- Federal Status: Endangered
- FL Status: Federally-designated Endangered
- FNAI Ranks: Not ranked
- IUCN Status: LC (Least Concern)
Humpback whales are large marine mammals know for their extremely long pectoral fins, which can reach a length of 15 feet (4.6 meters) (National Oceanic & Atmospheric Administration, n.d.). Male humpback whales reach a body length of 40-48 feet (12.2-14.6 meters), while females grow up to 45-50 feet (13.7-15.2 meters) (American Cetacean Society, n.d.). Both sexes have a largely dark grey body; however, their fins and belly have a variation of white on them. The color variation is so distinct on their tail (fluke) that they can be identified by this variation in a similar way that humans are identified by fingerprints (National Oceanic & Atmospheric Administration, n.d).
Humpback whales are classified as baleen whales. Baleen whales have baleen plates that filter food out of the water. Their diet primarily consists of krill and small fish (National Oceanic & Atmospheric Administration, n.d).
The humpback whale is a polygamous breeder (breeds with more than one mate). Breeding mostly occurs once every two years, but can happen twice in three years. Males are very competitive and aggressive during courtship, as they will sing, thrash their tails and bodies, blow bubbles, and make blunt contact with other males. This contact can be severe enough to cause injury and death to some individuals. Male singing can occur for hours and be heard up to 20 miles (32.2 kilometers) away. The gestation period for a humpback whale is 11 months and newborns range in size from 13 to 16 feet in length. Weaning takes place between six to ten months after birth. Males do not help with raising their offspring (National Oceanic & Atmospheric Administration, n.d).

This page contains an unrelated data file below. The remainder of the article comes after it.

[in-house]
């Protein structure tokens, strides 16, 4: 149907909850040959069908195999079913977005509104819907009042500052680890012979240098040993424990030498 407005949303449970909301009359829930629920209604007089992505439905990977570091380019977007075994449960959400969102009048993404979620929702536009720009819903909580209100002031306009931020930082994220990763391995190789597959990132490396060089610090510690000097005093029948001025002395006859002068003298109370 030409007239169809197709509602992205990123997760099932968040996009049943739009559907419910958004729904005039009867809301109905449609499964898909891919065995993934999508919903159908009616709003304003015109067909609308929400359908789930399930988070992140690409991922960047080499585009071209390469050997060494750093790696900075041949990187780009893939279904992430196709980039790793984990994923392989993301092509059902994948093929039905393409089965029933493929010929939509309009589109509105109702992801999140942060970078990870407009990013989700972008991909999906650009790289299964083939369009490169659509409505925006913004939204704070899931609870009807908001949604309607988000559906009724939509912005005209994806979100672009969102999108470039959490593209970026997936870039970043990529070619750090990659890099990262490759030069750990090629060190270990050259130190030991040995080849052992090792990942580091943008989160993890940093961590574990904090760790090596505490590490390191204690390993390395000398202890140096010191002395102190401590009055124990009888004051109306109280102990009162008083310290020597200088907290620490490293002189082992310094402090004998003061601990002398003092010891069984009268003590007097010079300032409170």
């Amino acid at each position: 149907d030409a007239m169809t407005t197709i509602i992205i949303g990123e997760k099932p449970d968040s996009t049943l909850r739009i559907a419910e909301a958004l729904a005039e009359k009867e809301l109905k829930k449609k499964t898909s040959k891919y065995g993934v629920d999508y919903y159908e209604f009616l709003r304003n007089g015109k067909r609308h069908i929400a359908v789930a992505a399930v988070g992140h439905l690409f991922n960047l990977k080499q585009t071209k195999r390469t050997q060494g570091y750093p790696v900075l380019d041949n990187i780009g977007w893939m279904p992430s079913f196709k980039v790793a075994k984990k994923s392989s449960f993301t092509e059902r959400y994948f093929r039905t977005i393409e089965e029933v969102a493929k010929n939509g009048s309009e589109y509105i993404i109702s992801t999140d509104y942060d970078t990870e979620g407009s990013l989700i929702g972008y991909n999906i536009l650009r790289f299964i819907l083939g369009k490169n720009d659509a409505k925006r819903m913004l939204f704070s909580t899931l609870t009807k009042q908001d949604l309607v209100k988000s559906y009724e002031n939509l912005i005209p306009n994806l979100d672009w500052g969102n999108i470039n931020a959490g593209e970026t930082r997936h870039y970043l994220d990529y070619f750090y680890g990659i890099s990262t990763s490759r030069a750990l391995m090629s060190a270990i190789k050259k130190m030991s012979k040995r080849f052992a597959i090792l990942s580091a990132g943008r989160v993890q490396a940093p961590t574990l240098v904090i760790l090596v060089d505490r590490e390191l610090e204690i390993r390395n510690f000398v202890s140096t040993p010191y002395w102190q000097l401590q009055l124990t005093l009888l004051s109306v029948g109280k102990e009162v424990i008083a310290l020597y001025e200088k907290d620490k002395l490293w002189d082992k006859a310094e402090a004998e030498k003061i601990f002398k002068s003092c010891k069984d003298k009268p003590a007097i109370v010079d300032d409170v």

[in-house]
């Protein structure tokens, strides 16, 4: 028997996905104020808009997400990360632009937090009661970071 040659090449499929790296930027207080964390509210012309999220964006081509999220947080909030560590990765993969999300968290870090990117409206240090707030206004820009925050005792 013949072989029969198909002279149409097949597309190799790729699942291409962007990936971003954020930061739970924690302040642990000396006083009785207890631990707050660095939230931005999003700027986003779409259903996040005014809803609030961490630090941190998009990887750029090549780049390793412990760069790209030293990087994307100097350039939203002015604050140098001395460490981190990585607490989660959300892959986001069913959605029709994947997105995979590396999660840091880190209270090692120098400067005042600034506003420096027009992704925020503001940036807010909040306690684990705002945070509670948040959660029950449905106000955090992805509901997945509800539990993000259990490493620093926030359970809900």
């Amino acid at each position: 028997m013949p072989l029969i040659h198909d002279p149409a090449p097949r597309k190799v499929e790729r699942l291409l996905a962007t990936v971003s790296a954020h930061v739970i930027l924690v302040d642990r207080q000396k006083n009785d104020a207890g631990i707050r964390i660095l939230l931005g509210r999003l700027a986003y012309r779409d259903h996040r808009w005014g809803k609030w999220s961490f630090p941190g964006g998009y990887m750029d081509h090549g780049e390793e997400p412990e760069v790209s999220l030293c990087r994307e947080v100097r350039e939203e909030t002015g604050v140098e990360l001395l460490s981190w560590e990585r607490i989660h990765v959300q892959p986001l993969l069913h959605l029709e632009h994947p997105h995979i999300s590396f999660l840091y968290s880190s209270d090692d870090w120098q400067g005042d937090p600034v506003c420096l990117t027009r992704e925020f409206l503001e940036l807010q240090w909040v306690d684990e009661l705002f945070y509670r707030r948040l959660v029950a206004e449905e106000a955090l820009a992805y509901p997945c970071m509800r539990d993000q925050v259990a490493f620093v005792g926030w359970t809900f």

The humpback whale occurs in all major oceans on Earth; however, it is less common in the Arctic Ocean (NMFS 1991).
Historically, the humpback whale population faced a steep decline due to overharvesting by different countries. The species was given international protection in 1966, as the International Whaling Commission made whaling illegal (American Cetacean Society, n.d.). Illegal whaling is still a threat to whales today. The main threat towards the humpback whale presently is the incidental capture in fishing nets and crab pots. Entangled whales can suffer serious injury or even drown when captured in nets. Hits by both boats and ships threaten the humpback whale, as they usually swim near the surface of the water (National Oceanic & Atmospheric Administration, n.d.).
Conservation and Management
The humpback whale is protected as an Endangered species by the Federal Endangered Species Act and as a Federally-designated Endangered species by Florida’s Endangered and Threatened Species Rule. It is also protected as a Depleted species by the Marine Mammal Protection Act.
American Cetacean Society. (n.d.). Humpback Whale. Retrieved May 9, 2011, from American Cetacean Society Fact Sheet: http://acsonline.org/fact-sheets/humpback-whale/
National Marine Fisheries Service. 1991. Recovery Plan for the Humpback Whale (Megapten novaeangliae). Prepared by the Humpback Whale Recovery Team for the National Marine Fisheries Service, SilverSpring, Maryland. 105 pp.
National Oceanic and Atmospheric Association. (n.d.). Humpback whale. Retrieved May 09, 2011, from NOAA National Marine Fisheries Service: